Interviewed this morning on BBC Radio about this week's Labour Party conference, and specifically whether this could be used by Gordon Brown to regain the political initiative.
It's not looking good, as the Prescott headline in The Indpenendent will likely convince more voters that Labour is disunited. One of the golden rules of British electoral politics is that disunited parties don't win elections. The latest Times/Populus survey carried out this month reveals just 22% of the public thinks that Labour is united - compared with 55% saying this of the Conservatives.
It is unlikely that even a good conference will dramatically shift Labour's fortunes - rarely do they change the political weather. Although there's a convincing argument that in 2007 the Conservative conference did.
One of the problems for Labour is that its poll ratings have stayed pretty stable over the past few months, similar to the level the party was recoding in June when the Prime Minister nearly lost his job. And the latest polling further shows the problems facing the government. In the Populus survey, on every single measure Cameron is better regarded - often considerably better regarded - than Brown. These include which party leader is seen as strong and decisive: two attributes many people in the Labour Party think ought to "belong" to the Prime Minister.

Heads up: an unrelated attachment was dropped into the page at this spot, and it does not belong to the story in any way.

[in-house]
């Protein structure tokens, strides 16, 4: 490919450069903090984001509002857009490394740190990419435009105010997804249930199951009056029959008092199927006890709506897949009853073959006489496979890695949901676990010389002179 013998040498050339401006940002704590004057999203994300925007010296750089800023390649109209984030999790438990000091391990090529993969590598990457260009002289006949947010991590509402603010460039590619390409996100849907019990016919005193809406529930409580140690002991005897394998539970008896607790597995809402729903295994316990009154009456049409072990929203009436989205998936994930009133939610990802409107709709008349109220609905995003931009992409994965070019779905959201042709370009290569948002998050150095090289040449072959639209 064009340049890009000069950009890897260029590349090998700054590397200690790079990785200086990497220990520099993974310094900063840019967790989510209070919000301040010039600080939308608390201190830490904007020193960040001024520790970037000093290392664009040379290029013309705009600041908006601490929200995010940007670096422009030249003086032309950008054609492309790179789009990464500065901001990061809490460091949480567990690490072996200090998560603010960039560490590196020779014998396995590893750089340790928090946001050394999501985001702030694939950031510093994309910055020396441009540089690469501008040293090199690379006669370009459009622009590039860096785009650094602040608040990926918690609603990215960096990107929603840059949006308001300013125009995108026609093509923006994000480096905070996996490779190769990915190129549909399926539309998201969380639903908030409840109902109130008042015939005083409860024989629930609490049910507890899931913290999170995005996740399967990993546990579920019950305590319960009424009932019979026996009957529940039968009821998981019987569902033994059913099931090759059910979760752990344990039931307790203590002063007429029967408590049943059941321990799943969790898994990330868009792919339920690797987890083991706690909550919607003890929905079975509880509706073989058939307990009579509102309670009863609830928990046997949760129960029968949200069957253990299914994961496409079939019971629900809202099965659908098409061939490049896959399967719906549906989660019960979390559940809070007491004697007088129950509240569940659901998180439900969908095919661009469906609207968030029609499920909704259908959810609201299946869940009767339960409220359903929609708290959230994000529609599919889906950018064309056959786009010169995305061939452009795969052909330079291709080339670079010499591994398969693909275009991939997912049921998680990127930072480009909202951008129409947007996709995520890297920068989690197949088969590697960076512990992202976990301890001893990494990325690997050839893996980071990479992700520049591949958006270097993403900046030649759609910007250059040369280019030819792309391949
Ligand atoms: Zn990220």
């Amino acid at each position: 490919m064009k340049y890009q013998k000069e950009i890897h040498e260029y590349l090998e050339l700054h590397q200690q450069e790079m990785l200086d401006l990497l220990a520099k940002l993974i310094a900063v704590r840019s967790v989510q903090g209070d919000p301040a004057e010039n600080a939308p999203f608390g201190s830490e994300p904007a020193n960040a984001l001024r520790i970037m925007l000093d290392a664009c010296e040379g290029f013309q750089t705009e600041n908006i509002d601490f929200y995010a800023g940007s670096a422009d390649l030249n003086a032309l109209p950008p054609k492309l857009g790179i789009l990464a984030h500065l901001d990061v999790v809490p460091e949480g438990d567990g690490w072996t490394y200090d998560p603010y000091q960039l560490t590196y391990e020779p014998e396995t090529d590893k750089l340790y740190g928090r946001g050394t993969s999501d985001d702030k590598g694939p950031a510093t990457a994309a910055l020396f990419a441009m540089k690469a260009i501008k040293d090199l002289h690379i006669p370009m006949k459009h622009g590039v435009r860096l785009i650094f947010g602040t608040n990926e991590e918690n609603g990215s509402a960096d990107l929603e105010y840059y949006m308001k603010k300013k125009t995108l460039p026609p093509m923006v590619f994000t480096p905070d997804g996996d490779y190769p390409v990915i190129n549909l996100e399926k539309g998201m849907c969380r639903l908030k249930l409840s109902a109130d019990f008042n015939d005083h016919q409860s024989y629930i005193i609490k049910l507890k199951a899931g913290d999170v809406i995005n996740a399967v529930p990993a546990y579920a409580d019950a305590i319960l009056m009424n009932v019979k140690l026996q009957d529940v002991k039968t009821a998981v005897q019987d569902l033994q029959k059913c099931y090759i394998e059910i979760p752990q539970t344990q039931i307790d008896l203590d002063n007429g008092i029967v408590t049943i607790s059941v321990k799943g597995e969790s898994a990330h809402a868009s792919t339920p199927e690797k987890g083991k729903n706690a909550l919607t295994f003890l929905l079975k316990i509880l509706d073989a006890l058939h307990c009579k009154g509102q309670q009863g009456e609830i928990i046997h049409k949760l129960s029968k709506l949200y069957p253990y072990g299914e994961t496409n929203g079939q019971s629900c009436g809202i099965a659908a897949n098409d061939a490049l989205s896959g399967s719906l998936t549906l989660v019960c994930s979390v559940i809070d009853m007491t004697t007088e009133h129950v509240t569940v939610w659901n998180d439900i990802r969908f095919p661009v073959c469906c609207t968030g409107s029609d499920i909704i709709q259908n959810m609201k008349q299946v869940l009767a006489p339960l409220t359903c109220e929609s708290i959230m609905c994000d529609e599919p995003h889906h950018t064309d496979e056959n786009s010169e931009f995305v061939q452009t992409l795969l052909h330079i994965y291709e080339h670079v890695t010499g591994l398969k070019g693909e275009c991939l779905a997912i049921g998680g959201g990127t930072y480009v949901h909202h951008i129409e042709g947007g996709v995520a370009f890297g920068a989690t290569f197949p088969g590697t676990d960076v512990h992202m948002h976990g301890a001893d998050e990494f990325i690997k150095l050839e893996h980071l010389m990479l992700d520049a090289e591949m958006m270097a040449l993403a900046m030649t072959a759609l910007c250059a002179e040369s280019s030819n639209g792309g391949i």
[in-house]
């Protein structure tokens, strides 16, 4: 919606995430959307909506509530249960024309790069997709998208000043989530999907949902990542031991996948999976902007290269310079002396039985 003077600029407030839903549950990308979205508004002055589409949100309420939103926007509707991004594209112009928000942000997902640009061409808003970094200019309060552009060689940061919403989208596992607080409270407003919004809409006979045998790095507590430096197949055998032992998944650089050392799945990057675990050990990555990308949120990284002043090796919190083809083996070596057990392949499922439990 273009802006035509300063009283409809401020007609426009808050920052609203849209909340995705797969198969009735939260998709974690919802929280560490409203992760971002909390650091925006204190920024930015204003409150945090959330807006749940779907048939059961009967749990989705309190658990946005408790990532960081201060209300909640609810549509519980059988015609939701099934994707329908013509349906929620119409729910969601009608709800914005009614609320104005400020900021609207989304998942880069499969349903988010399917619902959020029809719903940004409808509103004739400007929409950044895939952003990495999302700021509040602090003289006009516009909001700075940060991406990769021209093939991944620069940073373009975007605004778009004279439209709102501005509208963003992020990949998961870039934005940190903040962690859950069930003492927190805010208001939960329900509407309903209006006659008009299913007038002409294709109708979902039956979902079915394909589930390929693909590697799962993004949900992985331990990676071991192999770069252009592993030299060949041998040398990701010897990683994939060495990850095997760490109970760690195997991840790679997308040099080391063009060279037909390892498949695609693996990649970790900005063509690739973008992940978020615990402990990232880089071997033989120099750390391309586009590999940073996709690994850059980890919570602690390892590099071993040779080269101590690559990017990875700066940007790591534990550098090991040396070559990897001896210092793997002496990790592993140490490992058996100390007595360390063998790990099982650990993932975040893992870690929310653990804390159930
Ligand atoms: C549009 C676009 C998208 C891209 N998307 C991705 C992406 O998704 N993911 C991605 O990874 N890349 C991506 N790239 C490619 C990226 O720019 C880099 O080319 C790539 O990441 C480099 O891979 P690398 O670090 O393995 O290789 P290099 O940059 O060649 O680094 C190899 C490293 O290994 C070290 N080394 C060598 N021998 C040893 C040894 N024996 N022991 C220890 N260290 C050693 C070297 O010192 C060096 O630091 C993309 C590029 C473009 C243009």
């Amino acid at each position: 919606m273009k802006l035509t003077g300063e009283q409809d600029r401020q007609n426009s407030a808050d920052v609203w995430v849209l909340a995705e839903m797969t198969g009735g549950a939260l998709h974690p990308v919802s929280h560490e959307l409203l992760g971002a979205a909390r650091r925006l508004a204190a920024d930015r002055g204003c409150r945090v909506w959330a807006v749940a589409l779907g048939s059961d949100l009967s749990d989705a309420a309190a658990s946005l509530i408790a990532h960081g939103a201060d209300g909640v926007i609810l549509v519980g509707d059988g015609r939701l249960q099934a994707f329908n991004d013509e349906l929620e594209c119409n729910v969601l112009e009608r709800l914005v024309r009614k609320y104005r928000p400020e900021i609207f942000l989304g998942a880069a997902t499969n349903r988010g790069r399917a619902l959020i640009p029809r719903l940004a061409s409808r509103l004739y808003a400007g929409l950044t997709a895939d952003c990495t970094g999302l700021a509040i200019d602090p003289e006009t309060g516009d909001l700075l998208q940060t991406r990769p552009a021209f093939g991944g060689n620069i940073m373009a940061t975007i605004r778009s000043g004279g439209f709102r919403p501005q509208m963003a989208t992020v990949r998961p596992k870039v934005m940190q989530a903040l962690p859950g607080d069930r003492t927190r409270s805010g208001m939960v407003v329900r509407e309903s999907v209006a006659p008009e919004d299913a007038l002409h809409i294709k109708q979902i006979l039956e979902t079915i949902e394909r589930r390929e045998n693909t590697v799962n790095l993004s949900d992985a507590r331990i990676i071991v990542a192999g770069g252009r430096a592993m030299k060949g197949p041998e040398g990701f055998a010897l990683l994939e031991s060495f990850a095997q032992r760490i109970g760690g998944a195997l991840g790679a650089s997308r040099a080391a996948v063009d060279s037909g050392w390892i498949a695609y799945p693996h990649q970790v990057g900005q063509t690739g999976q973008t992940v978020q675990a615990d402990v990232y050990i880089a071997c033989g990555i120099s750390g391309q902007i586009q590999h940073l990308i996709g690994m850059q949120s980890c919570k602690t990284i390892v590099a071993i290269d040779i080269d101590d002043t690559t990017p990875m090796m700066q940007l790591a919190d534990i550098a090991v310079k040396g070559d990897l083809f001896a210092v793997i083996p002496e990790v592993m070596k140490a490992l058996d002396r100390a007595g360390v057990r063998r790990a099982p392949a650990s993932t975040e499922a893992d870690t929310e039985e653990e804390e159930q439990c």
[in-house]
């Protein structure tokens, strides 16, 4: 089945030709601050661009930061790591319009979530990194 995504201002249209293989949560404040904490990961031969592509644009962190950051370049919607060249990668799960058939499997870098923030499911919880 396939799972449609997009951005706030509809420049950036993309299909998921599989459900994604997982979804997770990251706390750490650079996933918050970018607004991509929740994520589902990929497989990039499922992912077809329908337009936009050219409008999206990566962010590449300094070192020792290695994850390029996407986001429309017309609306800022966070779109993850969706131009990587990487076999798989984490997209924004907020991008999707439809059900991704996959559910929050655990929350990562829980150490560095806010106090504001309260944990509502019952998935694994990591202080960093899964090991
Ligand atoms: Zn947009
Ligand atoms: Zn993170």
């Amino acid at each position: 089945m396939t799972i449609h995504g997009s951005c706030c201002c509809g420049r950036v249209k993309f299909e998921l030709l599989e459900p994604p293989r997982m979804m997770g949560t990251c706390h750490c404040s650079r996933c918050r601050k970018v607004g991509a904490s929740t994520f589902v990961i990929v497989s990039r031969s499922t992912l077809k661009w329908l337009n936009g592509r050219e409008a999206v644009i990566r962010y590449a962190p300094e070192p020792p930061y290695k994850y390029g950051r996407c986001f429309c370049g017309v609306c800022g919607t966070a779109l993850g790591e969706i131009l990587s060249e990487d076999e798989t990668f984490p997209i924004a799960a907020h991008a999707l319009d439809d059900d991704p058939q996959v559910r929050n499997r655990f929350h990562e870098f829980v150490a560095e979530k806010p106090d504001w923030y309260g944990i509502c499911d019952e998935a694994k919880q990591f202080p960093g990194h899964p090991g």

Elections are won and lost not only on how the public rate the party leaders, but also on their appraisal of the parties' policies on the issues people care most about. Again the Populus survey is bad news for Labour, with the Tories leading on every single measure, including the NHS (albeit only by three points).
Labour will try to use the next few days to set out its plan for the country; to demonstrate to the public that it has the desire and ideas to govern for another five years. We'll know how successful this has been in a few days... ...before the Tories get their chance to respond